Summer Reading for the Yogi-Minded

There's still time to read some inspiring yoga books.


As always, summer is flying by: Have you read any good books yet? Any stunning beach reads? Have you plowed through Anna Karenina again or tackled the latest Jodi Picoult?


If you’re a yogini or yogi, you may be looking for something a little more yogi-esque: I’ve put together a (purely subjective) list of my top ten recommendations for books about yoga to read this summer. You still have at least five weeks before school starts, which is not really time enough to adequately address all the yoga sutras (a few life times might do it) but it’s on my list anyway. If you’re in a yoga book club, as I am, you may be pondering your next selection. The club I’m in will be reading The Feminine Face of God by Sherry Ruth Anderson and Patricia Hopkins. Sounds interesting!

Here are a few other suggestions to help keep a yogi’s reading mind in shape over the summer:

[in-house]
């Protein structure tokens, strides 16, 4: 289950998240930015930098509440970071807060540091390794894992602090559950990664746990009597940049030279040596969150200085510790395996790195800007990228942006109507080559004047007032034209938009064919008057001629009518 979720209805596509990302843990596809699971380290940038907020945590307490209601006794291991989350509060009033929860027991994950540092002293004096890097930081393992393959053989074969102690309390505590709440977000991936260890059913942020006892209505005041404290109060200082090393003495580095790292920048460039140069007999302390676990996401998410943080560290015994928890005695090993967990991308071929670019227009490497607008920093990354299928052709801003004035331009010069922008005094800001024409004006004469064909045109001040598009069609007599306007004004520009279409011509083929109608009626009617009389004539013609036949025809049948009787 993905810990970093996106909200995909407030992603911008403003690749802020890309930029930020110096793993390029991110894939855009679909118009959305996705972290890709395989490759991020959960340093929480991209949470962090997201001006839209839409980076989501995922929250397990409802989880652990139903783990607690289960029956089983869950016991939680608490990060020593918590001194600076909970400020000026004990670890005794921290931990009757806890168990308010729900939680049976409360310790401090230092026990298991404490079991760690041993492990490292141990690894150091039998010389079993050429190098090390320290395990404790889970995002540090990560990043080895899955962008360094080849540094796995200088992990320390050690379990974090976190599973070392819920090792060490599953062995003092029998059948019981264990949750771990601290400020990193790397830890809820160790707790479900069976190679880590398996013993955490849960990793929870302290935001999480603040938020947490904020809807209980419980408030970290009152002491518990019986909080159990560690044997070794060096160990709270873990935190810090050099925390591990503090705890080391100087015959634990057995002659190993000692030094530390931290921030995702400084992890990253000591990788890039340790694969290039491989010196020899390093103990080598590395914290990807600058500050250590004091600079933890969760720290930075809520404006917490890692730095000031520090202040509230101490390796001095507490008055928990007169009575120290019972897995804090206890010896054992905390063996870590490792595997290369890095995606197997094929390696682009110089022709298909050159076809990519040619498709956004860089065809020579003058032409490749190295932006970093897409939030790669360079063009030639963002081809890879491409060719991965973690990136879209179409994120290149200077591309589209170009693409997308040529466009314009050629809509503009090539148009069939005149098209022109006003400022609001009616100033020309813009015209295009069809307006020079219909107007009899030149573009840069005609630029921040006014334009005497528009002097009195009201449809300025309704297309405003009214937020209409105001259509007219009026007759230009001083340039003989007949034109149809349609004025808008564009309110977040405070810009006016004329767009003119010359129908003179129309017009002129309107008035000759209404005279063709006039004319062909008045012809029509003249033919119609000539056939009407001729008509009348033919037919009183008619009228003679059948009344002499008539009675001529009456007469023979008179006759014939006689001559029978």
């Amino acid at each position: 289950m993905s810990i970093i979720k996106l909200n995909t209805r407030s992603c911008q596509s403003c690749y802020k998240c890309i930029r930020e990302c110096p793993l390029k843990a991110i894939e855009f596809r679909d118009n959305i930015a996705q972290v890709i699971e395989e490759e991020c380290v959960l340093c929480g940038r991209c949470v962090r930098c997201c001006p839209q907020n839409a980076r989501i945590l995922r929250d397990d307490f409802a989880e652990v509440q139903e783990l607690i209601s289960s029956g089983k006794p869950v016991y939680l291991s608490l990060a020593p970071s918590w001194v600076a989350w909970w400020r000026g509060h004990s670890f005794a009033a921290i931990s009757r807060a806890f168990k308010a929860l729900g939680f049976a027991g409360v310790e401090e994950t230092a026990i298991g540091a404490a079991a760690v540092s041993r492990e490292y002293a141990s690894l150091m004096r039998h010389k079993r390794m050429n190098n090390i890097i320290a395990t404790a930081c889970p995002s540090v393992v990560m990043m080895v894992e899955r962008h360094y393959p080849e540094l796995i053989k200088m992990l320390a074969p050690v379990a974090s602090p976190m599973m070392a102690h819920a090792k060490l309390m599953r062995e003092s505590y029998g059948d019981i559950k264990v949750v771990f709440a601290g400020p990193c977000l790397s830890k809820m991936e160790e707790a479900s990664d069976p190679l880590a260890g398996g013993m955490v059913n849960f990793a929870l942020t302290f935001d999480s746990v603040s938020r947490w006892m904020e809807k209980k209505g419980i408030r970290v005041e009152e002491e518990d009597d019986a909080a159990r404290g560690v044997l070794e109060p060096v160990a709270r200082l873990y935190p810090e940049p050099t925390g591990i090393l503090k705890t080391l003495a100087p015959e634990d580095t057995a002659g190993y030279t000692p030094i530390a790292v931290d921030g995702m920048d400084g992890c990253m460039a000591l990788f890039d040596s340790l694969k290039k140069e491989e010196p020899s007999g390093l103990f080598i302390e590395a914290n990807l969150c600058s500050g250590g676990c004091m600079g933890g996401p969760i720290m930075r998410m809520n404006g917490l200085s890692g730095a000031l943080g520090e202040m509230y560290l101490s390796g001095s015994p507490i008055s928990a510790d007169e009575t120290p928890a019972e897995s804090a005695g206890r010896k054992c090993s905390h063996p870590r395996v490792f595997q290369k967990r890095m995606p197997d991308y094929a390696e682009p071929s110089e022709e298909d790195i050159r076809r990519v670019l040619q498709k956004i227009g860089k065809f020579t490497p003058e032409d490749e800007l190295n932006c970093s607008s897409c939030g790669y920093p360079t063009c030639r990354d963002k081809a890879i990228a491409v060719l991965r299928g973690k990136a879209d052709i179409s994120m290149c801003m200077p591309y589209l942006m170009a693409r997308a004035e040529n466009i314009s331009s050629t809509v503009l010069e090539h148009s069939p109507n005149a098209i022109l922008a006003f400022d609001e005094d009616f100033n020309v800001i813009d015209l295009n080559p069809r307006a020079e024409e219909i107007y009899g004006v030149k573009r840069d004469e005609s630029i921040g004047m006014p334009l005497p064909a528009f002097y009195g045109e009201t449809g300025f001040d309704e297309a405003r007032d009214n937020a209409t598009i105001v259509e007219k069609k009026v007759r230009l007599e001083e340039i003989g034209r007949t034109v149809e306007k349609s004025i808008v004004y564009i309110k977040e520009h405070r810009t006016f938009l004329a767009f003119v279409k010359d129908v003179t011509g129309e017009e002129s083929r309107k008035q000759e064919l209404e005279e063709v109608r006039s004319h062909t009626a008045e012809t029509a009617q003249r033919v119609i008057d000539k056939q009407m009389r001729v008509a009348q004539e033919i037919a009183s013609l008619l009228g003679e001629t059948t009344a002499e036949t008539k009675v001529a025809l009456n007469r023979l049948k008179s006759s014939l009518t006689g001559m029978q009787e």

• My number one all time favorite yoga book is Autobiography of a Yogi by Paramhansa Yogananda (Crystal Clarity) which I have read three times. In this book, legendary guru Yogananda chronicles his life in late nineteenth century India up to his move to  America and the ensuing years. The first time I read this book, I scarcely could believe the tale (it seemed to me that the young Yogananda had an overly vivid imagination!). But by the third pass, I’m totally sold on Yogananda’s story; I’m buying every word. Once you get rolling you won’t be able to put this great guru’s story down.


  • The Mind by Yogi Bhajan (Kundalini Research Institute). Looking for something philosophical, meaty, and practical? The Mind by Yogi Bhajan “meets you where you're at, takes you where you want to go,” which is the promise of Kundalini Yoga.  The Mind is described as “the owner’s manual for the human mind and spirit.” If you want a thought provoking read, this one’s for you.